Another issue was that there would be quite a lot of overlap between the some courses’ content and what I already know (especially in the first and second year), not gaining (a lot of) new knowledge while taking quite some time to complete. The thing is, my focus wasn’t on getting a degree, it was purely about the knowledge gained in the process. For me, the best solution would be to follow a few Bachelor’s courses to fill some knowledge gaps and then follow a Master’s track (not getting a degree, just following the lectures and excercises) to gain in-depth knowledge, but this would be very unlikely to happen, as Universities don’t tend to be so flexible.
Subjects for study
Another issue I faced during this time was that in The Netherlands, there is only a very small part for study in other fields. In the US, there is a concept called a Major, in The Netherlands, the Major will be your only focus, with a 6-month period for a Minor where you can choose what to do. During my self-reflection I noticed I was laser-focussed on software engineering for many years, neglecting other parts of study that would help me develop into a better human being and in turn helping me grow in my day-job too. I wrote down what areas interest me, what I’d like to learn more about and categorized them:
- Computer science
- Fundamentals (maths and physics that allow computers to work on the metal-level, algorithms and data structures)
- Theories (theory of computation, automata, complexity theory, computability)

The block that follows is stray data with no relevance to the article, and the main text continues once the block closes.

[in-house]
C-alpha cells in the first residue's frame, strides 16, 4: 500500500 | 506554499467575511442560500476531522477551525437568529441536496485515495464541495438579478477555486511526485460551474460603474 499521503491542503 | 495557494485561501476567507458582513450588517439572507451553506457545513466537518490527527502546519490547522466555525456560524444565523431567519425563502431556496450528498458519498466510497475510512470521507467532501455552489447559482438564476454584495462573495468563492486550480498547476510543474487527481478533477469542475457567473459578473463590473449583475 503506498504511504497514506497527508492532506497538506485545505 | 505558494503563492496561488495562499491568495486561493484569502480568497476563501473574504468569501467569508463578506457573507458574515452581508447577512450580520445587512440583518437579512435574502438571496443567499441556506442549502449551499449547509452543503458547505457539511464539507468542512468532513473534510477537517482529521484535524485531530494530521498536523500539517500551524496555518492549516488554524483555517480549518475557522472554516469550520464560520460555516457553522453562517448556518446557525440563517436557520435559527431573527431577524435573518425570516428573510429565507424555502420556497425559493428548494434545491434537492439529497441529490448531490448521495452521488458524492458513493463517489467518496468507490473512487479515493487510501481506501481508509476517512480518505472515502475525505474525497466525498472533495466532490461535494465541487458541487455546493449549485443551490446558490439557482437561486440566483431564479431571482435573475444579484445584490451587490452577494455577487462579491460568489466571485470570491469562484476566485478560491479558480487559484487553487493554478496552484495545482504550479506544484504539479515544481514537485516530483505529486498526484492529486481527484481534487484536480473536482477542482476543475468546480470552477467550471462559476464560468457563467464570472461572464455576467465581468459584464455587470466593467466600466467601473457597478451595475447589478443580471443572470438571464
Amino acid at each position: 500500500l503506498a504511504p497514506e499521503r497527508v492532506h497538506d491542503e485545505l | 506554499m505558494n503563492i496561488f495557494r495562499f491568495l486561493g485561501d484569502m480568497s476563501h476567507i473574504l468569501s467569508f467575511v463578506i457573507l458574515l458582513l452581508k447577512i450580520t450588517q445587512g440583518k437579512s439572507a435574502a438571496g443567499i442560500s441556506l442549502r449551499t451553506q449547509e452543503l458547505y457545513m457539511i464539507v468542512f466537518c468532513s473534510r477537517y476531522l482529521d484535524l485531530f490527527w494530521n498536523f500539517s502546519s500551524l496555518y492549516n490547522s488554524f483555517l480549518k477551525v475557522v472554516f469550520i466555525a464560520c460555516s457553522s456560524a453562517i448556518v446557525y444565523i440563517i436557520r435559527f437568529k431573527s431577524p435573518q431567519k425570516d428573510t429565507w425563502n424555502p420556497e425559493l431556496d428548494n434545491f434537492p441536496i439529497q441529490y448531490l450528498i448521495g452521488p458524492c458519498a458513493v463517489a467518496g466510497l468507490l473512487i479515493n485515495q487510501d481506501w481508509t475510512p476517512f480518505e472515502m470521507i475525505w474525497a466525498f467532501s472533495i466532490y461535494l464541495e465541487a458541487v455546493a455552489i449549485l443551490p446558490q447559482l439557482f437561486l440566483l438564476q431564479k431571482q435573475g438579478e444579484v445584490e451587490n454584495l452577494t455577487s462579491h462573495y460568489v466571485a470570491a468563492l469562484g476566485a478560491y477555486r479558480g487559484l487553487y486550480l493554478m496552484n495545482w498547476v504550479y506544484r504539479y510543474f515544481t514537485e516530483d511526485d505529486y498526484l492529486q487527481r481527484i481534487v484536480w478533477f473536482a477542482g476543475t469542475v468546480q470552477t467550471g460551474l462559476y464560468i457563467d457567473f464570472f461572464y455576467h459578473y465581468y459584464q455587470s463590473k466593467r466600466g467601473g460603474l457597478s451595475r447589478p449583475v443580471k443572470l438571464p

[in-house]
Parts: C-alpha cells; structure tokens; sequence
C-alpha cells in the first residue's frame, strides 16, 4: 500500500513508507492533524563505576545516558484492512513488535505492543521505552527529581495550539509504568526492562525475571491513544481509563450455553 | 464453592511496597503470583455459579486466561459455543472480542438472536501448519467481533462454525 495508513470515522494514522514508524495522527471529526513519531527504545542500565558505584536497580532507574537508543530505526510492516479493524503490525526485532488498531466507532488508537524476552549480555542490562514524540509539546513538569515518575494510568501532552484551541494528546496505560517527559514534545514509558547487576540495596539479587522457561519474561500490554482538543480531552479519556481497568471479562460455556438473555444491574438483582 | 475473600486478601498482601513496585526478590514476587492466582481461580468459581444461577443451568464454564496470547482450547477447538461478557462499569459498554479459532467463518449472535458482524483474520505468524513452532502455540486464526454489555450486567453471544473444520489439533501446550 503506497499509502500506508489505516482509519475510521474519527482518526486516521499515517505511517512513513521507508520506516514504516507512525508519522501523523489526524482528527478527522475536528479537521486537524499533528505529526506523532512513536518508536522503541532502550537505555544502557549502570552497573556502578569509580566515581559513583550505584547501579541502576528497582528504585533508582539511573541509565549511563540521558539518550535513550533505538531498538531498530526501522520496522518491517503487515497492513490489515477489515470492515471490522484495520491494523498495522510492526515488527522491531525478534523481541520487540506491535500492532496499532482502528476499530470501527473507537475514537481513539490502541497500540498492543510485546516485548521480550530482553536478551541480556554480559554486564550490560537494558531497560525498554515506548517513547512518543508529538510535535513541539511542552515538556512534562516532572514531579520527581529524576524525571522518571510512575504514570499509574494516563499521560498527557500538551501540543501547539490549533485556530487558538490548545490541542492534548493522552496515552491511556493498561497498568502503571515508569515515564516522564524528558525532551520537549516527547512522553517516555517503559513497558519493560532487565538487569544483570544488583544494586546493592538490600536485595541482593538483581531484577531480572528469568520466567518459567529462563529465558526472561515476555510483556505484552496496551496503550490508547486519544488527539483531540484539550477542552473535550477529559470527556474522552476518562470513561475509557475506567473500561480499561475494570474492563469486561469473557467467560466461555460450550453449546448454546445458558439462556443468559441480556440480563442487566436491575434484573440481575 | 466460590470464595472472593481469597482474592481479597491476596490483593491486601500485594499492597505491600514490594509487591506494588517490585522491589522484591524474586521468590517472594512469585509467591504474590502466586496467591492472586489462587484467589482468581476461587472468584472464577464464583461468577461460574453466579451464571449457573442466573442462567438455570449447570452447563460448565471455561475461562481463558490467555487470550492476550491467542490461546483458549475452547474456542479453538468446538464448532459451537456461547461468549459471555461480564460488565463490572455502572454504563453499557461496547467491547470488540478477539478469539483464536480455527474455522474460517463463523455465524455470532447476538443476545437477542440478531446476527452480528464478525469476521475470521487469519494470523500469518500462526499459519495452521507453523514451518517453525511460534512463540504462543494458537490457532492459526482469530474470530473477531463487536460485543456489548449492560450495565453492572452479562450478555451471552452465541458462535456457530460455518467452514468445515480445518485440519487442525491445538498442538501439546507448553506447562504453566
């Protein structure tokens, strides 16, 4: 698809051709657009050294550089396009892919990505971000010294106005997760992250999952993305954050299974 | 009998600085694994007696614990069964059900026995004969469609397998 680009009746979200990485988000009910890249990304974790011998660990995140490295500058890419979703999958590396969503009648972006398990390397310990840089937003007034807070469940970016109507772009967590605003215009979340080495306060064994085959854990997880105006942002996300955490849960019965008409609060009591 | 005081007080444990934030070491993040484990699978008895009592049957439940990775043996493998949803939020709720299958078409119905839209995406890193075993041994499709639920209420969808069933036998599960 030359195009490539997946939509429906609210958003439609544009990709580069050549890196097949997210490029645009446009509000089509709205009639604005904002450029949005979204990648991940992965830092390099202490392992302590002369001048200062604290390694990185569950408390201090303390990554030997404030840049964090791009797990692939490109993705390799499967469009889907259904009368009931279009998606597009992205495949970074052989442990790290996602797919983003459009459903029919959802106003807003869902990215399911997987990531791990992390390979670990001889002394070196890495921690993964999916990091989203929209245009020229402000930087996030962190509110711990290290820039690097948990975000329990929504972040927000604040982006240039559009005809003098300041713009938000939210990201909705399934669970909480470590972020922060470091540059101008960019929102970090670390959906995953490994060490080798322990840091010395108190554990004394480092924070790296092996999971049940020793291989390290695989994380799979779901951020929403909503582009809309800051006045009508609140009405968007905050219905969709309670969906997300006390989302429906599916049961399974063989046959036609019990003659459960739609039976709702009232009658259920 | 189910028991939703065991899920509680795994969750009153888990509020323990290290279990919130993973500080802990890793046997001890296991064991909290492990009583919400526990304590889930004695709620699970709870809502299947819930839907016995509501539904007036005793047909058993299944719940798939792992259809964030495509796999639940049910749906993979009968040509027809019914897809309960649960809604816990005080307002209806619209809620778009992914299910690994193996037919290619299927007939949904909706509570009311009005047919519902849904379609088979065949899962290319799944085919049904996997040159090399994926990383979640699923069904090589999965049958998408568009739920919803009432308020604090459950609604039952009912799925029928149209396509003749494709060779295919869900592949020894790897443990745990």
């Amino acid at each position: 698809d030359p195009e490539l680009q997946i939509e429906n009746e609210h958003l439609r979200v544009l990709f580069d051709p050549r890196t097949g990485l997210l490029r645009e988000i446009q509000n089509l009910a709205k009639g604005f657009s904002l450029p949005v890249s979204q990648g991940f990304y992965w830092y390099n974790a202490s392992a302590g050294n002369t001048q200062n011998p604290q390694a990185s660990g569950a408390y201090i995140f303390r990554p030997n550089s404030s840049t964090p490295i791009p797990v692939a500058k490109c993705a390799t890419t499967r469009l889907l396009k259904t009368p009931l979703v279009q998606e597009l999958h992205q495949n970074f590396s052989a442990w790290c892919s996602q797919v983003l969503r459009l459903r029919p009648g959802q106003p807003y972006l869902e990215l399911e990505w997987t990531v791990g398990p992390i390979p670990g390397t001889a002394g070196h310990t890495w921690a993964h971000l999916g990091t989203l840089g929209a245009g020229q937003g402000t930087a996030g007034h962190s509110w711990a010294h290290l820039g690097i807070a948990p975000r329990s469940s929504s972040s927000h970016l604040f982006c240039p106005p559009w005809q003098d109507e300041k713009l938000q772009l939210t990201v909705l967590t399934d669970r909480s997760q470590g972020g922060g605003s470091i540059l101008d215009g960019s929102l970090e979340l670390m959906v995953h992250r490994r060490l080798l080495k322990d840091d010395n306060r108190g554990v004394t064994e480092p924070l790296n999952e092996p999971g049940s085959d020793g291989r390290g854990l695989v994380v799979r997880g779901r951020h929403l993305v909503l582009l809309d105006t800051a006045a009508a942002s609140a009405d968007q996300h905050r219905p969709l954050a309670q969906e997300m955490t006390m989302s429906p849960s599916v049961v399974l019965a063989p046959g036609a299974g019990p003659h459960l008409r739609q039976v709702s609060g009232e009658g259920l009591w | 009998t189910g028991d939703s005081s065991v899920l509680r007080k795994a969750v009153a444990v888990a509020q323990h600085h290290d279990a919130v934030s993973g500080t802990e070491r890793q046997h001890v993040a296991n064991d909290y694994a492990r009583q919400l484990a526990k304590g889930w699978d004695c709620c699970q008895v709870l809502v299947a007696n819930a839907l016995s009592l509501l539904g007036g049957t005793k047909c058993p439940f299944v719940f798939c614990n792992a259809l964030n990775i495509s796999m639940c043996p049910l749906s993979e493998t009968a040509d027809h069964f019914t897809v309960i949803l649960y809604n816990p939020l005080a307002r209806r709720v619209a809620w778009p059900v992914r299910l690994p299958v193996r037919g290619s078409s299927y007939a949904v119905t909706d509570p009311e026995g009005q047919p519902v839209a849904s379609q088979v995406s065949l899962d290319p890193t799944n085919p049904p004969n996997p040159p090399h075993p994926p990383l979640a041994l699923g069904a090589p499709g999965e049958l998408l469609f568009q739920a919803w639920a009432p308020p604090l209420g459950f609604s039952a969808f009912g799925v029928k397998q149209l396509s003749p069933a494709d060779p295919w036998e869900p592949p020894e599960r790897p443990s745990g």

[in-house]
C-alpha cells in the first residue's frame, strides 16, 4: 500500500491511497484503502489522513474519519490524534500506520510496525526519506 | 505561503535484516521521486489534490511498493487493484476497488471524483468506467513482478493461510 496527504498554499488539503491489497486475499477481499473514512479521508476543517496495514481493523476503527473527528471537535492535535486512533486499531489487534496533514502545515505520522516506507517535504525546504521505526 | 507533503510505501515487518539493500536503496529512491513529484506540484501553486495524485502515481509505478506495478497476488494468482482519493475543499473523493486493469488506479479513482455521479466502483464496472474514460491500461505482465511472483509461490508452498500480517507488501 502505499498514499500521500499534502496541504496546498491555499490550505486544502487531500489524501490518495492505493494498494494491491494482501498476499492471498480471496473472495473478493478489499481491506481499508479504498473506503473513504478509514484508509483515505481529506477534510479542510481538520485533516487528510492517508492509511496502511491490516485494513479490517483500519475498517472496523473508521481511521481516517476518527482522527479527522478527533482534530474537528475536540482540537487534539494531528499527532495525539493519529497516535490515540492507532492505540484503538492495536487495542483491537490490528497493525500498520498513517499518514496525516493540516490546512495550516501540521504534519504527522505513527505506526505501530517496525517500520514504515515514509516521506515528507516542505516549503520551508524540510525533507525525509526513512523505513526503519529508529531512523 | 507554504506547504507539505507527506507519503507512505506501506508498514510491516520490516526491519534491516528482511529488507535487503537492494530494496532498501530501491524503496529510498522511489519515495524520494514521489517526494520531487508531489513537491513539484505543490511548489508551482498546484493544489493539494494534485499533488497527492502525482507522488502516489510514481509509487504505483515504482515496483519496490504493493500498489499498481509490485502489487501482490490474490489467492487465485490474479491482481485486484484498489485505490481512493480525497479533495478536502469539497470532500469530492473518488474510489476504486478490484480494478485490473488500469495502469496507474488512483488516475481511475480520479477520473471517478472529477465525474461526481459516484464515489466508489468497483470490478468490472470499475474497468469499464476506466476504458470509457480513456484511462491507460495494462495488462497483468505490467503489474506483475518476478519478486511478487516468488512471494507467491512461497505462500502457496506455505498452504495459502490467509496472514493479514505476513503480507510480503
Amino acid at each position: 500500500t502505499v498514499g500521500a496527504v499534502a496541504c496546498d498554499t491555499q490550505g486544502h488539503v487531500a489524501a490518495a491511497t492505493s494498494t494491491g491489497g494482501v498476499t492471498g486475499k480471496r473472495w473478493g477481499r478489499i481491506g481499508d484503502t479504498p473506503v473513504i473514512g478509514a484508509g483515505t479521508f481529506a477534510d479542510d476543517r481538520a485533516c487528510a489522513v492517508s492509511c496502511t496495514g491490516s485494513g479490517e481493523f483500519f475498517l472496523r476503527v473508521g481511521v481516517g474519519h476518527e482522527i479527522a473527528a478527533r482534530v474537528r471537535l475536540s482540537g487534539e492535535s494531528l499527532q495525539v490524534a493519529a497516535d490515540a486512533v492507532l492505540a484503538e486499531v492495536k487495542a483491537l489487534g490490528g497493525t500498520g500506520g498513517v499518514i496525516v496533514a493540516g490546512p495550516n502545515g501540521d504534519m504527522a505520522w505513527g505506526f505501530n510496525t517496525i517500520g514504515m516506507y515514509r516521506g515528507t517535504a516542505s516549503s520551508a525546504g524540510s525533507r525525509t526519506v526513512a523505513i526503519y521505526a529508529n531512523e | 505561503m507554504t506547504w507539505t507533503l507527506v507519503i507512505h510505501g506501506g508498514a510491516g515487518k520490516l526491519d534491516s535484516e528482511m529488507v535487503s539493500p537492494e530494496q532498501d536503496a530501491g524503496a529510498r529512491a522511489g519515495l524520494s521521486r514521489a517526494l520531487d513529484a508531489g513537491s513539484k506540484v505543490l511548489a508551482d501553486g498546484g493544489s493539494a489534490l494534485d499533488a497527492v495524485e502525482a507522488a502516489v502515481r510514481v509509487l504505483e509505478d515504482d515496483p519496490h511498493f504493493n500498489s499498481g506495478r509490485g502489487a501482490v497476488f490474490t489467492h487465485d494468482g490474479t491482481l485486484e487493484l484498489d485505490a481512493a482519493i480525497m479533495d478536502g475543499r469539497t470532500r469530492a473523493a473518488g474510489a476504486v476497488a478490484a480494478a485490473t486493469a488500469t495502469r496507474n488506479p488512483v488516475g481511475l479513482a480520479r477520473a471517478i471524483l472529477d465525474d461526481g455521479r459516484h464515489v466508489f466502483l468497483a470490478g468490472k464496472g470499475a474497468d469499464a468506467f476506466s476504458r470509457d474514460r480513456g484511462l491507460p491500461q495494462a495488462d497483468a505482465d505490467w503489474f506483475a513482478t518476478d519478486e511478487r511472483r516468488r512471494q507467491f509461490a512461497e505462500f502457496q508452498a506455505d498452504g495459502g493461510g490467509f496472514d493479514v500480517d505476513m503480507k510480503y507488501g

- Networking (how computers communicate on the lowest level, the ones and zeroes)
- Computer graphics (how it’s possible to display graphics onto a screen, AR/VR)
- Compilers (the mathematical and scientific side of compilers)
- Databases (not how to use them, but how to build them, how data is stored and retrieved)
- Robotics (how embedded systems allow hardware to move, the electrical engineering behind it)
- Computational Science (computer science, applied to solve large problems)
- Cyber security fundamentals (not just how to use metasploit, but true cybersec fundamentals)
- Fundamentals of linguistics
- Koine Greek
- Modern philosophy
- Ancient Roman
- Ancient Greek
- Communist revolution
- American history
- Economic and political theories
- Music theory
- Classical music
- Speaking and presenting
- Debating and negotiation
- Cooking different cuisines
Note: wanting to learn about a subject is not the same as believing in it. For example, wanting to learn about socialism does not mean I’m a socialist.
As you can see, this is a pretty long list, and it does not even include the detailed subjects, like ‘P vs NP’ in theory of computation. But this is absolutely not meant as a ‘in the coming year I will learn to’-list, far from it. It is my long-term roadmap for learning. I don’t believe I can become a true master at any of them, but for the subjects I can come close to mastering the subject, there can only be a select few. When I decide to learn about a topic, even when I initially finished learning about it, I will probably come back to it later, either to improve my skills even further (for example sports), or to revise my knowledge to get a quick refresher, so I can combine it with other things I’ve learned. When first picking up a subject, my primary goal is understanding what is needed for near-mastery of the subject. To see my own true competence and not to be over-confident (see: Dunning-Kruger effect).